Marco kept checking the piece of paper his wife had left for him. In their small haberdashery, his wife Alice used to do the morning shift in order to spend the whole afternoon with the children, who would come back from school. So, he usually went there around noon in order to take over for her in the last half hour of work and take a walk during the break: he used to eat a rich breakfast and skip lunch. Once he arrived in the shop, after serving a few customers and answering a couple of phone calls, he finally read the note Alice had left on his table. Forty packages of soap bubbles were needed by next week.
They lived in a small village close to the mountains and they had never had such a request. Intrigued, even if a bit sceptical, he asked Alice again for confirmation: “Honey, but are you sure? Is it not like that time when they made us buy hundreds of balloons and then left them in the shop, making us lose money from the sale?”. His wife, holding her mobile phone between her ear and her raised tight shoulder as she drained pasta for her children, huffing, had replied: “Again with that? It has only happened once. Never that you trust. This girl came and asked me for bubbles, what was I supposed to tell her? No? Should I have questioned her maybe?”. In order to avoid further discussion, Marco had hung up. Puzzled, but reassured by the fact that the blame would not fall on him but on his wife, in case of a prank as he was sure it was, he had placed the order. Then he had got up and gone for a walk.
That same afternoon, a young man, never seen in the country, entered the haberdashery with a polite manner. “Hi, I wanted to ask if you had any soap bubbles, by any chance,” he said. Marco, chuckling, took the last few and handed them to him. “I could use a lot more: could I order some packages? I’d like, say, let me calculate… at least a dozen.” “Excuse me sir, but inside each packet are ten pieces. Are you sure you want a hundred in all?” “Yes, thank you.” Marco, increasingly astonished, ordered ten more packs. That Saturday he would receive fifty packs of bubbles: 500 pieces in all. He reminded the customer to come early in the morning because, as he could see, the shop was small and more orders were due to arrive. The customer, thanking him, left.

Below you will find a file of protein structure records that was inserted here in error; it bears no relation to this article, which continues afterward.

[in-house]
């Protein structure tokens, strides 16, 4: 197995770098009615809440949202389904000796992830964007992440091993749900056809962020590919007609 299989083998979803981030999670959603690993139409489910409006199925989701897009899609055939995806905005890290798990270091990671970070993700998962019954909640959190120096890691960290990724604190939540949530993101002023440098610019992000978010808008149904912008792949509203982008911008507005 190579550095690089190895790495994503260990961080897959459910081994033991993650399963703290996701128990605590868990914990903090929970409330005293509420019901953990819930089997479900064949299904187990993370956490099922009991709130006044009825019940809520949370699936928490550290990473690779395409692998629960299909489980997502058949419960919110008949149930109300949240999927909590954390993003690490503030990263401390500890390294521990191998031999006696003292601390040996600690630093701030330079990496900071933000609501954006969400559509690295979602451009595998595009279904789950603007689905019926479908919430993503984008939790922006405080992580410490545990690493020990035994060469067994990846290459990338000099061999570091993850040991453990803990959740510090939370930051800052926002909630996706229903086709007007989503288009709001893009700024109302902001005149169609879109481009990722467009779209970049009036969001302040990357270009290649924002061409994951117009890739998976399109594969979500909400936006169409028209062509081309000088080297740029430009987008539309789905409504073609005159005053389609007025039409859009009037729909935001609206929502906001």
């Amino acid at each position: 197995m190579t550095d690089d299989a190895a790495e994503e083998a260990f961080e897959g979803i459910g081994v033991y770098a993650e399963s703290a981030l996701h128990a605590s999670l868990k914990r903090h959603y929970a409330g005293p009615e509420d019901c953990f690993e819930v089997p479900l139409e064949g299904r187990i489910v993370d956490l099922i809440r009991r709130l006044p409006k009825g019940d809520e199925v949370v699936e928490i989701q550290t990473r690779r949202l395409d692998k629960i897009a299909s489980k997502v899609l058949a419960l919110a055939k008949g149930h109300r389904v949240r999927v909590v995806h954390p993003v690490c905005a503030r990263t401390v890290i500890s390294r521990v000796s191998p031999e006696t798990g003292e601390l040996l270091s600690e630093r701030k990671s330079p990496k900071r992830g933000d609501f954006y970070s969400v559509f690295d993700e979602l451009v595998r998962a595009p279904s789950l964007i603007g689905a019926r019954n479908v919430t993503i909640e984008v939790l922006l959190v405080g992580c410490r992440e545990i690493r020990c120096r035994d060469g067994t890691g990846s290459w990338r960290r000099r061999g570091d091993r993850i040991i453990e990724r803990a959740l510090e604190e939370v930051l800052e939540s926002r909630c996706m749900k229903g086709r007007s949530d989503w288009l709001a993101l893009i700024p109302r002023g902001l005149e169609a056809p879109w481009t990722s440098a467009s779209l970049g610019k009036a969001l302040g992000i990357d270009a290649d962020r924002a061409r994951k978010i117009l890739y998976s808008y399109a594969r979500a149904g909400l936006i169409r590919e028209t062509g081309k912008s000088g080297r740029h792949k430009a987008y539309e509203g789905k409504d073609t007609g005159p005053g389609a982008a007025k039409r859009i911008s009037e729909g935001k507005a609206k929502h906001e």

As the days passed, Alice and Marco spoke about it several times, almost amused by this strange coincidence. The day has come. It is a Saturday; it is eight o’clock in the morning when the fifty packs of bubbles arrive. Like every Saturday morning, everyone is in the shop: Marco, Alice and their three young children. At ten o’clock, the opening times, outside the door of the shop, a young man, Carlo, talks with Carolina and her mother Ambra. Marco, relieved by their presence, and happy to have made a good deal that day, asks: “Here are your bubble packs. However, satisfy my curiosity: what do you do with five hundred bubbles?” The first to speak is Carlo: “It is very easy for me, my packet will go to my daughter’s kindergarten, where there will soon be an end-of-year party”. Mrs. Ambra then takes the floor: “I admit that among the forty packages ordered by my daughter, one is for me: I work in a family home and it is always fun for the children to play with bubbles, it is one of the most awaited activities of the week!” Carolina, meanwhile, had approached the children of the club owners: “In the end it is always for them. Children are the same all over the world: you get bubbles and you make them happy, incredulous, amazed! Children are all the same, it is their past that is always different. These thirty-nine packages of bubbles will go with me on a mission, to take them to a refugee camp on the border with Syria”. And so, in a small haberdashery on the slopes of a mountain range, a little girl called Elisabetta, Alice and Marco’s daughter, the owners of the shop, opened her small pink handbag and took out a small soft toy and handed it to Carolina, to take to the children she would meet, without saying anything, discreetly, giving an incredible lesson in life to all those present, as, sometimes, only children know how to do.